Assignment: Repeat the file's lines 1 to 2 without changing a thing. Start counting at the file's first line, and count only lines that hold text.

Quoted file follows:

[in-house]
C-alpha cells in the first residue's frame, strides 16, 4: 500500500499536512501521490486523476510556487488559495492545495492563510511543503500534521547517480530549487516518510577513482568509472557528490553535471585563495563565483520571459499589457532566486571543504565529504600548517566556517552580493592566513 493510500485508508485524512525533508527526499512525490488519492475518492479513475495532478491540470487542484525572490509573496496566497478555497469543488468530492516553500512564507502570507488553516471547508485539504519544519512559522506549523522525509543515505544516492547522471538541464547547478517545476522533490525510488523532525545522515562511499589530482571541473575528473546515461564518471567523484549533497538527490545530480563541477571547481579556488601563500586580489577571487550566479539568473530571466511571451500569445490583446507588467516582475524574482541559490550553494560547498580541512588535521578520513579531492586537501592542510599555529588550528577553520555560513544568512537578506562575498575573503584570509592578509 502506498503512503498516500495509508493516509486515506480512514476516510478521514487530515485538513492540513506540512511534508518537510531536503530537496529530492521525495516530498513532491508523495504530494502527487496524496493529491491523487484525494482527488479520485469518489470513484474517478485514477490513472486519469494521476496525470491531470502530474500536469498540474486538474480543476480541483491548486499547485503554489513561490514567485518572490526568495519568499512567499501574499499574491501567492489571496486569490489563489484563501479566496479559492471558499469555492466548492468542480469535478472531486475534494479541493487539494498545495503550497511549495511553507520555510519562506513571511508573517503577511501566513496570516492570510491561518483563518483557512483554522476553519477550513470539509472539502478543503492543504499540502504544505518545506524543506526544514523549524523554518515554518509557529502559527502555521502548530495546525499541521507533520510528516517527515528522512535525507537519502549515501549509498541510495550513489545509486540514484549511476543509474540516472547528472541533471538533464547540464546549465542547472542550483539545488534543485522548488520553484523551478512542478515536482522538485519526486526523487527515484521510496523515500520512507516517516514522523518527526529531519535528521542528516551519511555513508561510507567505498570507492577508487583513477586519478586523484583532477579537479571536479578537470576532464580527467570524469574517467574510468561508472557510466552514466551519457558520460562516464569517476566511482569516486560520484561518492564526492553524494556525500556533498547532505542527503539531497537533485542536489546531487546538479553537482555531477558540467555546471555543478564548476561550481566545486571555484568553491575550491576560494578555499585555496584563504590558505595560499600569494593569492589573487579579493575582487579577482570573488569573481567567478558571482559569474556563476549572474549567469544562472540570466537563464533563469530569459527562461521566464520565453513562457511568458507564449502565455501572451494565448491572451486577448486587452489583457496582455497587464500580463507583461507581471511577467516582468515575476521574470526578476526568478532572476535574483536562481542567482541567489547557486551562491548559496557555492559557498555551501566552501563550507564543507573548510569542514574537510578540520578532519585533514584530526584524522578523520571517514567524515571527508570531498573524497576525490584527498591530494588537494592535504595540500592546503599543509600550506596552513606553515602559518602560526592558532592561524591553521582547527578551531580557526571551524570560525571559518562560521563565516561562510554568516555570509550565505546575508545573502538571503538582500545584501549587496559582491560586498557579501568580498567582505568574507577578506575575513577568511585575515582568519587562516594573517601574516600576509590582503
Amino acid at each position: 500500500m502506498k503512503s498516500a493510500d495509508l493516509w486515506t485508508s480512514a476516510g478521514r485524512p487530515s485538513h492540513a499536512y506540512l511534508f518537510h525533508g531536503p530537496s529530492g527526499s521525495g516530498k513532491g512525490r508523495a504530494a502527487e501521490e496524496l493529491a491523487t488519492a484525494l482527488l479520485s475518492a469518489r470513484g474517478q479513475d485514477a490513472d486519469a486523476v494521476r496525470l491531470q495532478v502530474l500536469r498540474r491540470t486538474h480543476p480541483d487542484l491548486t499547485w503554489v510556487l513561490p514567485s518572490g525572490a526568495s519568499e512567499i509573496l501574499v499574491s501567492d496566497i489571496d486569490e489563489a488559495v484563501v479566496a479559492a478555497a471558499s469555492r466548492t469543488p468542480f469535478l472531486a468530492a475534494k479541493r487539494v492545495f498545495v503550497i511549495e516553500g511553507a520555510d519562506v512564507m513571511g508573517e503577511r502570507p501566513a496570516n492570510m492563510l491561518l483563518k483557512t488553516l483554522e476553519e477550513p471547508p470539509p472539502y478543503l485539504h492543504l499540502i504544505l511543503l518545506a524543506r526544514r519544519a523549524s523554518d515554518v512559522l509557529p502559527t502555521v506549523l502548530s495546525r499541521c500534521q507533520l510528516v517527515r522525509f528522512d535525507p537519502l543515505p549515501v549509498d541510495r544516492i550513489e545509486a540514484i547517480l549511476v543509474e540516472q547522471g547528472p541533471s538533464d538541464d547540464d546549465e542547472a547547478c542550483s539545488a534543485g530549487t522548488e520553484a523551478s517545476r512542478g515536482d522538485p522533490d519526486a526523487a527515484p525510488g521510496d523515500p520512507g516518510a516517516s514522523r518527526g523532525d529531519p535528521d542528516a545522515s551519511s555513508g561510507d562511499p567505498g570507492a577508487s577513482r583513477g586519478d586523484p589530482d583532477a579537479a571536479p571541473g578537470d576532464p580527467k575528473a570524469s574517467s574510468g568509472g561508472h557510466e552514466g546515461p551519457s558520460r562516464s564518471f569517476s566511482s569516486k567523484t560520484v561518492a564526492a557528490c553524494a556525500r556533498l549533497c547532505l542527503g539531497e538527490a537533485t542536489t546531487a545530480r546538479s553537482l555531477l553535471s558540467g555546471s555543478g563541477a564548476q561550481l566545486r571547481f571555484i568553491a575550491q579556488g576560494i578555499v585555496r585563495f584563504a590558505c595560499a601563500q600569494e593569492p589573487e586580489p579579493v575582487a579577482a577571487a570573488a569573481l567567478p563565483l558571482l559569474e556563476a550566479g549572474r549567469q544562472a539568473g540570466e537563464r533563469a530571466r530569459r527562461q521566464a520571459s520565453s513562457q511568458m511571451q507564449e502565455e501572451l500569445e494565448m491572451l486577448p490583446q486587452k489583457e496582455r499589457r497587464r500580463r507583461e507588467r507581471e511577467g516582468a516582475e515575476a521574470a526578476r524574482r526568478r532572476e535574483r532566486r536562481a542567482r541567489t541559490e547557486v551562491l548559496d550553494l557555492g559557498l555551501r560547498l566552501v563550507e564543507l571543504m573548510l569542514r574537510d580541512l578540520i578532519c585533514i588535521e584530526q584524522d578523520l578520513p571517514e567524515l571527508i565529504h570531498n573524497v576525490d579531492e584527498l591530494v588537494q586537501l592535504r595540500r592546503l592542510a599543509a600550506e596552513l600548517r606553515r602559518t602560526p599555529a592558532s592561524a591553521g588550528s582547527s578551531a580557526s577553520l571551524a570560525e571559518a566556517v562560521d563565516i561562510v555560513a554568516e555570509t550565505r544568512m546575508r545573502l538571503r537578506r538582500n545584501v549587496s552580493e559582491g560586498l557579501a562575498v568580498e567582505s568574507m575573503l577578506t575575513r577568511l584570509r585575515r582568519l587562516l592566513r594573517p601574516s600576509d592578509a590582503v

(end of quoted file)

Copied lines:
[in-house]
C-alpha cells in the first residue's frame, strides 16, 4: 500500500499536512501521490486523476510556487488559495492545495492563510511543503500534521547517480530549487516518510577513482568509472557528490553535471585563495563565483520571459499589457532566486571543504565529504600548517566556517552580493592566513 493510500485508508485524512525533508527526499512525490488519492475518492479513475495532478491540470487542484525572490509573496496566497478555497469543488468530492516553500512564507502570507488553516471547508485539504519544519512559522506549523522525509543515505544516492547522471538541464547547478517545476522533490525510488523532525545522515562511499589530482571541473575528473546515461564518471567523484549533497538527490545530480563541477571547481579556488601563500586580489577571487550566479539568473530571466511571451500569445490583446507588467516582475524574482541559490550553494560547498580541512588535521578520513579531492586537501592542510599555529588550528577553520555560513544568512537578506562575498575573503584570509592578509 502506498503512503498516500495509508493516509486515506480512514476516510478521514487530515485538513492540513506540512511534508518537510531536503530537496529530492521525495516530498513532491508523495504530494502527487496524496493529491491523487484525494482527488479520485469518489470513484474517478485514477490513472486519469494521476496525470491531470502530474500536469498540474486538474480543476480541483491548486499547485503554489513561490514567485518572490526568495519568499512567499501574499499574491501567492489571496486569490489563489484563501479566496479559492471558499469555492466548492468542480469535478472531486475534494479541493487539494498545495503550497511549495511553507520555510519562506513571511508573517503577511501566513496570516492570510491561518483563518483557512483554522476553519477550513470539509472539502478543503492543504499540502504544505518545506524543506526544514523549524523554518515554518509557529502559527502555521502548530495546525499541521507533520510528516517527515528522512535525507537519502549515501549509498541510495550513489545509486540514484549511476543509474540516472547528472541533471538533464547540464546549465542547472542550483539545488534543485522548488520553484523551478512542478515536482522538485519526486526523487527515484521510496523515500520512507516517516514522523518527526529531519535528521542528516551519511555513508561510507567505498570507492577508487583513477586519478586523484583532477579537479571536479578537470576532464580527467570524469574517467574510468561508472557510466552514466551519457558520460562516464569517476566511482569516486560520484561518492564526492553524494556525500556533498547532505542527503539531497537533485542536489546531487546538479553537482555531477558540467555546471555543478564548476561550481566545486571555484568553491575550491576560494578555499585555496584563504590558505595560499600569494593569492589573487579579493575582487579577482570573488569573481567567478558571482559569474556563476549572474549567469544562472540570466537563464533563469530569459527562461521566464520565453513562457511568458507564449502565455501572451494565448491572451486577448486587452489583457496582455497587464500580463507583461507581471511577467516582468515575476521574470526578476526568478532572476535574483536562481542567482541567489547557486551562491548559496557555492559557498555551501566552501563550507564543507573548510569542514574537510578540520578532519585533514584530526584524522578523520571517514567524515571527508570531498573524497576525490584527498591530494588537494592535504595540500592546503599543509600550506596552513606553515602559518602560526592558532592561524591553521582547527578551531580557526571551524570560525571559518562560521563565516561562510554568516555570509550565505546575508545573502538571503538582500545584501549587496559582491560586498557579501568580498567582505568574507577578506575575513577568511585575515582568519587562516594573517601574516600576509590582503